What is OOP?
OOP abbreviation stands for Object-Oriented Programming. Thus, we need to define objects firstly. Probably, you have just mastered loops and arrays, created your first application, and now it appears that there are something like objects. Now, you will face a new world of terms, be ready for that. Moreover, we want to notify that this topic requires much attention, because it will become the fundamental in your future work.
What does object stand for?
Programming is quite a difficult thing. Nobody wants to complicate it, but everyone wants to make it easier and faster to work with. OOP and objects were designed to make your life easier.
Working earlier, you most likely used Scanner for reading the symbols input by the user. It is quite convenient, isn’t it? You just need to declare
Scanner scan = new Scanner(System.in);
Creating a new object of Scanner type, and now you have an opportunity to set different methods. You do not care how does it work, as the main factor is that you can reuse it again and again. Quite cool, right?
What is more important is that you will be able to create your own class and objects in the nearest future.
Surely, you have used Scanner many times. It may have included different parameters and names – scan, scanner, sc or sc1. All of these are different objects of a single class.
Every objects has its own properties. For example, the properties of a car: model, color, size, etc.
Then, every object has methods (those actions it is available to perform). For example, the methods of a car: slow down, accelerate, etc.
It can be said that the friend of yours is an object of Human class, a big Rottweiler is an object of Dog class, containing general methods and properties, but with different individual parameters.
Apart from the basic terms as class and object, we want to discuss the main OOP principles like inheritance, encapsulation, polymorphism (keep in mind these terms as you will likely use them during the interview).
Principle #1. Inheritance
So what does inheritance stand for?
You may think of it as a simplifier. Now, you know that you can just create objects and classes instead of rewriting the code many times. Inheritance allows you to save time during a new class creation. Just imagine that you have a cat, which has such properties as name, colour, breed, etc. This class has such methods as sleep, eat, play, and purr. Now, let’s assume that you need to create a new class named Kitty. It also has name, colour, and size, it can also sleep, eat, play, purr. However, it may know one more method like Search For A Mummy.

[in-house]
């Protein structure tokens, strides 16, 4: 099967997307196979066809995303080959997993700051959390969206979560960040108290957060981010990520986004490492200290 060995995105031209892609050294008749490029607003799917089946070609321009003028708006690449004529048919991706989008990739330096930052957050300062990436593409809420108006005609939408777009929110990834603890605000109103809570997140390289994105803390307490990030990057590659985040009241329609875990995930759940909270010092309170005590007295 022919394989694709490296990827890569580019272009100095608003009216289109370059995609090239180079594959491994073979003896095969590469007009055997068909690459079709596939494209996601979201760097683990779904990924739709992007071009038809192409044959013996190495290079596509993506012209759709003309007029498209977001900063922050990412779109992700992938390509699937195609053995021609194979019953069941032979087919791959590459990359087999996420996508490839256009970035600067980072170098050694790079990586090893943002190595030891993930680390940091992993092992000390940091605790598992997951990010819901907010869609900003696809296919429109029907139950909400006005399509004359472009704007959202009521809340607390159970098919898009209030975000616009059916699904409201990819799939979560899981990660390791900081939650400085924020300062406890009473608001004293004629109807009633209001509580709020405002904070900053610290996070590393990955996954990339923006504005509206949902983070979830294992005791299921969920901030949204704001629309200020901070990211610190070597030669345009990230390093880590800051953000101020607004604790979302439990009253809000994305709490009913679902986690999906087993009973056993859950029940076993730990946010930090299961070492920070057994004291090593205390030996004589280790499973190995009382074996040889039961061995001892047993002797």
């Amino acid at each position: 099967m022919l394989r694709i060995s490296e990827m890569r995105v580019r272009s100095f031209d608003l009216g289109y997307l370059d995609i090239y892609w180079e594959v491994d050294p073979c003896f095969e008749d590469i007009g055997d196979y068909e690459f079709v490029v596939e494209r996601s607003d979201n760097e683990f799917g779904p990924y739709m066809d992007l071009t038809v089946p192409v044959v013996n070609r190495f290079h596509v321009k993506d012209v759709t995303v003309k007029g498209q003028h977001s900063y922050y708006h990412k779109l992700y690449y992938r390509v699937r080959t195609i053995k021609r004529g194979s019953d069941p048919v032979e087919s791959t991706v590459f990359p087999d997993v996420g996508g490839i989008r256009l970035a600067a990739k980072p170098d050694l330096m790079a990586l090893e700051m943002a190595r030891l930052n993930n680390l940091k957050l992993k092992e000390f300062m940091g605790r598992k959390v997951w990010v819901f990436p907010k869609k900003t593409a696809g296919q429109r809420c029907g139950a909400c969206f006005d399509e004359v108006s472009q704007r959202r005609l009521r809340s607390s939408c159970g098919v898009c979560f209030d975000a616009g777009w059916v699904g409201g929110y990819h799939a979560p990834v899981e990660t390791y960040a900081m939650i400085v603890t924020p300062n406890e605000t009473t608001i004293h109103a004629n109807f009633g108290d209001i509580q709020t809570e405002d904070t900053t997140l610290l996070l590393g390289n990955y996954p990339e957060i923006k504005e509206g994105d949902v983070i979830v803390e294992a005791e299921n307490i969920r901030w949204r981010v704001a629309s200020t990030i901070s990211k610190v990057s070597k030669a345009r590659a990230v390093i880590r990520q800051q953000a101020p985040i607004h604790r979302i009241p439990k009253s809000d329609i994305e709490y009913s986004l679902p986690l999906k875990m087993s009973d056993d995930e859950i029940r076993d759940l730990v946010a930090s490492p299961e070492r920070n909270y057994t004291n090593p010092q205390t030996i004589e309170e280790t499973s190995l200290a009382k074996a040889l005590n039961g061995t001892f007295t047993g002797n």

With the help of inheritance, all the class methods and properties should not be rewritten one more time. You can just specify that Kitty class inherits from Cat class, then adding required methods and properties. It seems to be extremely useful and convenient, right?
Principle #2. Encapsulation
Encapsulation stand for providing the security in Java.
The matter is that every application has certain amount of data and its access should not be provided to all the participants. For example, will it be interesting to play a game if you have an opportunity to change your scores? Therefore, encapsulation allows you to manage the access levels in the application.
Principle #3. Polymorphism
It is another work simplifier. The main sense of polymorphism is that you can give the same names to the methods that have the common logic, but different types of data. However, it may seem strange to you, but some programming languages do not have this principle, and you need to keep in mind the names of 5 methods due to the fact that they work with different types of data.
Thus, you have learned the main OOP principles. One more time, it will become the fundamental basics in your future work, so you should master this topic completely.